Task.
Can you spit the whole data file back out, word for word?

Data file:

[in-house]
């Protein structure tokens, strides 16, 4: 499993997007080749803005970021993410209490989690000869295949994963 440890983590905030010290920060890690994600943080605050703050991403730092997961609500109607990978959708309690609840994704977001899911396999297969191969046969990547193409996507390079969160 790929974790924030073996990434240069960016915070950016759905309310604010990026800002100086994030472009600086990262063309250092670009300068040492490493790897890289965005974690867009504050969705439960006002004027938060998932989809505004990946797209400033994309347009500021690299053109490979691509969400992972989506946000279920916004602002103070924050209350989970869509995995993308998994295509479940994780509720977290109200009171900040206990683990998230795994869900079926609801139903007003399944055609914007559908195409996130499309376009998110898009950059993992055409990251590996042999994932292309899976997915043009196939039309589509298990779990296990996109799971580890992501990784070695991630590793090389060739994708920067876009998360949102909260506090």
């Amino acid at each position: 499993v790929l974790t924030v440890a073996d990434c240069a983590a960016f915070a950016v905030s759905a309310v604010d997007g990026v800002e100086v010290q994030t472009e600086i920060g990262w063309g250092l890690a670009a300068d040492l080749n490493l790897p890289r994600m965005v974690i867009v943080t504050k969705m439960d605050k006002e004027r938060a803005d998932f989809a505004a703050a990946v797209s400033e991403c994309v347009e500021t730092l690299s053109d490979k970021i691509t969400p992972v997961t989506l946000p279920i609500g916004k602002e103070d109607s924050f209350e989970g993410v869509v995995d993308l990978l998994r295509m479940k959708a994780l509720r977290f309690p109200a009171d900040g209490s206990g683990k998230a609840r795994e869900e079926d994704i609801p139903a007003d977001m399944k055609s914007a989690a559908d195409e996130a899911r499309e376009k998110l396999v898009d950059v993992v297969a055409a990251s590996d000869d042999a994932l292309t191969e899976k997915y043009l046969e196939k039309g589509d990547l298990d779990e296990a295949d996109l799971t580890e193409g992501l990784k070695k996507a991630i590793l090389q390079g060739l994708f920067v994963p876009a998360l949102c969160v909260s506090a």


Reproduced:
[in-house]
């Protein structure tokens, strides 16, 4: 499993997007080749803005970021993410209490989690000869295949994963 440890983590905030010290920060890690994600943080605050703050991403730092997961609500109607990978959708309690609840994704977001899911396999297969191969046969990547193409996507390079969160 790929974790924030073996990434240069960016915070950016759905309310604010990026800002100086994030472009600086990262063309250092670009300068040492490493790897890289965005974690867009504050969705439960006002004027938060998932989809505004990946797209400033994309347009500021690299053109490979691509969400992972989506946000279920916004602002103070924050209350989970869509995995993308998994295509479940994780509720977290109200009171900040206990683990998230795994869900079926609801139903007003399944055609914007559908195409996130499309376009998110898009950059993992055409990251590996042999994932292309899976997915043009196939039309589509298990779990296990996109799971580890992501990784070695991630590793090389060739994708920067876009998360949102909260506090």
């Amino acid at each position: 499993v790929l974790t924030v440890a073996d990434c240069a983590a960016f915070a950016v905030s759905a309310v604010d997007g990026v800002e100086v010290q994030t472009e600086i920060g990262w063309g250092l890690a670009a300068d040492l080749n490493l790897p890289r994600m965005v974690i867009v943080t504050k969705m439960d605050k006002e004027r938060a803005d998932f989809a505004a703050a990946v797209s400033e991403c994309v347009e500021t730092l690299s053109d490979k970021i691509t969400p992972v997961t989506l946000p279920i609500g916004k602002e103070d109607s924050f209350e989970g993410v869509v995995d993308l990978l998994r295509m479940k959708a994780l509720r977290f309690p109200a009171d900040g209490s206990g683990k998230a609840r795994e869900e079926d994704i609801p139903a007003d977001m399944k055609s914007a989690a559908d195409e996130a899911r499309e376009k998110l396999v898009d950059v993992v297969a055409a990251s590996d000869d042999a994932l292309t191969e899976k997915y043009l046969e196939k039309g589509d990547l298990d779990e296990a295949d996109l799971t580890e193409g992501l990784k070695k996507a991630i590793l090389q390079g060739l994708f920067v994963p876009a998360l949102c969160v909260s506090a």